You know, when I was experimenting with tilting on slopes I couldn’t stop thinking that it is quite weird to have a character tilting on a slope, especially if they aren’t 1:1 proportion ratio.
I think it works kinda nicely for vehicles, or maybe characters that aren’t bipeds, right? Like an alligator…I guess?
I mean, no…it doesn’t make sense for organic stuff. Maybe for cars or whatnot.
So I was thinking about solutions for a biped character to animate on slopes, and I thought about using 1D Blend Spaces to blend between a walking animation and a “climbing” animation and using the blend space to interpolate within these animations depending on the angle of the slope.
So I’ve made a small experiment, I’ve created 2 animations, one where the character is “normal”, one when the character is fully “climbing”…I had to abstract it as just scaling the character on the y-axis, don’t judge me. Try to imagine a character on a better pose, like a person climbing a stair, I dunno, use your imagination.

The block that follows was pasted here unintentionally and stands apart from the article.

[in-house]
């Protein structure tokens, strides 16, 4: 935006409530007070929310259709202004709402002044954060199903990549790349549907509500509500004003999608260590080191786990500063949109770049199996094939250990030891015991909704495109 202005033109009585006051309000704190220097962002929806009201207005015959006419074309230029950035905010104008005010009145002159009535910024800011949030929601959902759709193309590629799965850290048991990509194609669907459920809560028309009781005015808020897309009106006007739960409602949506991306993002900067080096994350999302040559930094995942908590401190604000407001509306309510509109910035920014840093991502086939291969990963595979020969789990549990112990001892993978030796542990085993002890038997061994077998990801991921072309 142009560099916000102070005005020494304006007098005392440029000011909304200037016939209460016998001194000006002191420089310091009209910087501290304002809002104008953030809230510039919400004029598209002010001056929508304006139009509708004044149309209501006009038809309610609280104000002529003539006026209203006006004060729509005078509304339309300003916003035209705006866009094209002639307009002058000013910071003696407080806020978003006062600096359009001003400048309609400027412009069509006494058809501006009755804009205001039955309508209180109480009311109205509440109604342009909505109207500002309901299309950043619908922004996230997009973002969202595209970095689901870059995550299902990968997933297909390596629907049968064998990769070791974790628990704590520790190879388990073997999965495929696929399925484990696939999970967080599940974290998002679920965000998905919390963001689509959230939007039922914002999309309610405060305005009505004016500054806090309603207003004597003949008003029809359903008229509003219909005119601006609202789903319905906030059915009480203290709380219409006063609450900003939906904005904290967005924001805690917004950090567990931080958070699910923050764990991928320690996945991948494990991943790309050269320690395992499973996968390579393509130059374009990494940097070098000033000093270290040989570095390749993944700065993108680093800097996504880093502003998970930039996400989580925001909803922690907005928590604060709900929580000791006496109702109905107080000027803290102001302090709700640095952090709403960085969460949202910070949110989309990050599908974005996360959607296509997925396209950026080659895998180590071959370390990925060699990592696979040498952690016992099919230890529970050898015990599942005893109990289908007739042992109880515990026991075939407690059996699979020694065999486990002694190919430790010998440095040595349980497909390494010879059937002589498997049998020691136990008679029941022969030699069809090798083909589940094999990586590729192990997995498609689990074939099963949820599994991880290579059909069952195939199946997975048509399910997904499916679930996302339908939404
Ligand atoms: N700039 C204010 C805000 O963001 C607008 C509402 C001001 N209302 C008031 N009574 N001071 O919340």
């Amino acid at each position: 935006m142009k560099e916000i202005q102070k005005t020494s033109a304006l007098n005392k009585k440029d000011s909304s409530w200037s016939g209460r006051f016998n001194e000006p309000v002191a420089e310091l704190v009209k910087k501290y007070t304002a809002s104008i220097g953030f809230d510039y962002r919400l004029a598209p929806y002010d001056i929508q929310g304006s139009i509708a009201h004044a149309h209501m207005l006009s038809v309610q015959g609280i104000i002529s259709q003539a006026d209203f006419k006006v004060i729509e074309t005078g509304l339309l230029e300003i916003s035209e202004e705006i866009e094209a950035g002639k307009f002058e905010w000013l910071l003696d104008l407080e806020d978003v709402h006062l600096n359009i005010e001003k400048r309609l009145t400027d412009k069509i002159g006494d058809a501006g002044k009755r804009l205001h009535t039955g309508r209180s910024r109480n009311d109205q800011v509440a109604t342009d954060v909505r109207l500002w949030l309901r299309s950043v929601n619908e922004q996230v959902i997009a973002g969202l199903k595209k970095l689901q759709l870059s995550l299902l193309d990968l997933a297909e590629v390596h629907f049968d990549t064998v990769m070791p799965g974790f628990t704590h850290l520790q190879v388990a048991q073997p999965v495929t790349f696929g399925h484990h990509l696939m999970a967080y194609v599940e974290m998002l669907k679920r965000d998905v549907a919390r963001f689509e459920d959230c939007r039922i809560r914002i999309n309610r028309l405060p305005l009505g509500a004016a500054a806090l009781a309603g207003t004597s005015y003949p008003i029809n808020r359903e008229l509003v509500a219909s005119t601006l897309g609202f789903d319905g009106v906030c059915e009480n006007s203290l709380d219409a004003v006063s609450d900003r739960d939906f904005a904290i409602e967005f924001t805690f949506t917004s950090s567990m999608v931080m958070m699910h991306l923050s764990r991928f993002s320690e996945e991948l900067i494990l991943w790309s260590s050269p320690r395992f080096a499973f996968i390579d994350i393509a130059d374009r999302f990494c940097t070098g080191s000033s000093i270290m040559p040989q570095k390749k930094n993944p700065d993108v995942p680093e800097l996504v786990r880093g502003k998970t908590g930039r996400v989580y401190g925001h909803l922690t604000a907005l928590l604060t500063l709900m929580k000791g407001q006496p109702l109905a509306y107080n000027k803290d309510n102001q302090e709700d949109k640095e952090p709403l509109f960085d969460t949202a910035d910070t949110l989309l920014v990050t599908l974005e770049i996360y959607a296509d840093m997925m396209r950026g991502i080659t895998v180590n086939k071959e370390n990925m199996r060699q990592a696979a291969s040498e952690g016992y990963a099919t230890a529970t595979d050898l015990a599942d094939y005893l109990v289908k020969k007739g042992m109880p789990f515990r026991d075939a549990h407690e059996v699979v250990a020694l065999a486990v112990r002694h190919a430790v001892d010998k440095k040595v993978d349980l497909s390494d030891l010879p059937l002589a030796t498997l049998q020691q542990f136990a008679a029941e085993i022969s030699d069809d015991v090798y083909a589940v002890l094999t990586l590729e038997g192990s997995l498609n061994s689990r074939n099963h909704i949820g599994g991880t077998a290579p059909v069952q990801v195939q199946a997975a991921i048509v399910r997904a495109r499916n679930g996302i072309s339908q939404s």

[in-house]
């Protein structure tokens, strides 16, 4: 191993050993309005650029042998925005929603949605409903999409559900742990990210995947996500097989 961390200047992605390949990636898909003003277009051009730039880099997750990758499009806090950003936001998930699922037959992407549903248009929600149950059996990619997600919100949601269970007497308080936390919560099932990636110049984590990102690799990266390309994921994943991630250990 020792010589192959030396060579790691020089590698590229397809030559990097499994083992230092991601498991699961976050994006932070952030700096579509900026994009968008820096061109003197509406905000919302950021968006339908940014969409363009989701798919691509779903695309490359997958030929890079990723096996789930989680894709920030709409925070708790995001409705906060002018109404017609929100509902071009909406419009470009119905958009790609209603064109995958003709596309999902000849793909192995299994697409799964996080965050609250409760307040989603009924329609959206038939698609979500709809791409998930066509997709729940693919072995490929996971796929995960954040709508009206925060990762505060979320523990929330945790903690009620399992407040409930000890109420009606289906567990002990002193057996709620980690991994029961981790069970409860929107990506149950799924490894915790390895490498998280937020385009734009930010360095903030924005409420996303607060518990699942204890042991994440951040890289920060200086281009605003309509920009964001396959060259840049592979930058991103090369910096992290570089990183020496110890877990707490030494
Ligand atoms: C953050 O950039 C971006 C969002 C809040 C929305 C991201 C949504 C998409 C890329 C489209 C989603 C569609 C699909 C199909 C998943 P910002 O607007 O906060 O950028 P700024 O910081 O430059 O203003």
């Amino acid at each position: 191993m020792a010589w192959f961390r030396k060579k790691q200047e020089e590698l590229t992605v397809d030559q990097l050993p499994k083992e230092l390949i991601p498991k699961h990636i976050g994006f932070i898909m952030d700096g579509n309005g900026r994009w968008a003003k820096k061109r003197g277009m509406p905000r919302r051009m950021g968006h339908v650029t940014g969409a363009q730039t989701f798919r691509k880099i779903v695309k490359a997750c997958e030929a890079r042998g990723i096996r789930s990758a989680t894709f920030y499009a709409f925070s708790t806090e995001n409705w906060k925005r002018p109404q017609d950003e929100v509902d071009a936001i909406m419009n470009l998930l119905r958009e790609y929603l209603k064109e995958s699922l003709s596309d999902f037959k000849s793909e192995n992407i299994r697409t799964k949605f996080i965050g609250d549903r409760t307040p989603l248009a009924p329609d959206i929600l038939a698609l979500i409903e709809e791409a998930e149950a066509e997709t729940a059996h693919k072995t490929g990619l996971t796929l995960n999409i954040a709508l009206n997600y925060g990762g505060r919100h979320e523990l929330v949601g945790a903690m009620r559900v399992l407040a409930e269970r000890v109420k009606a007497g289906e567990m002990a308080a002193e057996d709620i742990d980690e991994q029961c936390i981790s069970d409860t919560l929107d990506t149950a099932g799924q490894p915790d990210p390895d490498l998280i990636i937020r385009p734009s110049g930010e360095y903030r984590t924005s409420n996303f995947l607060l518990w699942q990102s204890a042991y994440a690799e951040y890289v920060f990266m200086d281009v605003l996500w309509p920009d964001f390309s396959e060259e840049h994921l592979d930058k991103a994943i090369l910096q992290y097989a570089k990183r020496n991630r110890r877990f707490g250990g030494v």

Using the absolute aspect ratio of the slope’s normal, I was able to get the proper blend position and assign it to the
If you are curious, these are the lines that execute this logic:
func _tilt(): var blend_position = 0.0 if is_on_floor() and raycast.is_colliding(): var normal = raycast.get_collision_normal() blend_position = abs(normal.aspect()) anim_tree.set("parameters/blend_position", blend_position)
So, yeah I think that using the proper animations this can be a better approach to animate characters on slopes, as you can see the character blends according to the angle, so you can imagine a walking animation blending with a climbing animation where lower angle slopes don’t change the character pose that much, but with higher angle slopes the character changes completely to a climbing animation.
And note that since we can animate any property…we can export the character’s
move_speed to the inspector and animate it as well, decreasing it in the climbing animation, and since we would blend between those animations, the speed would interpolate accordingly.
The possibilities are infinite! Anyway, that’s just some thoughts I had when experimenting with tilting on slopes.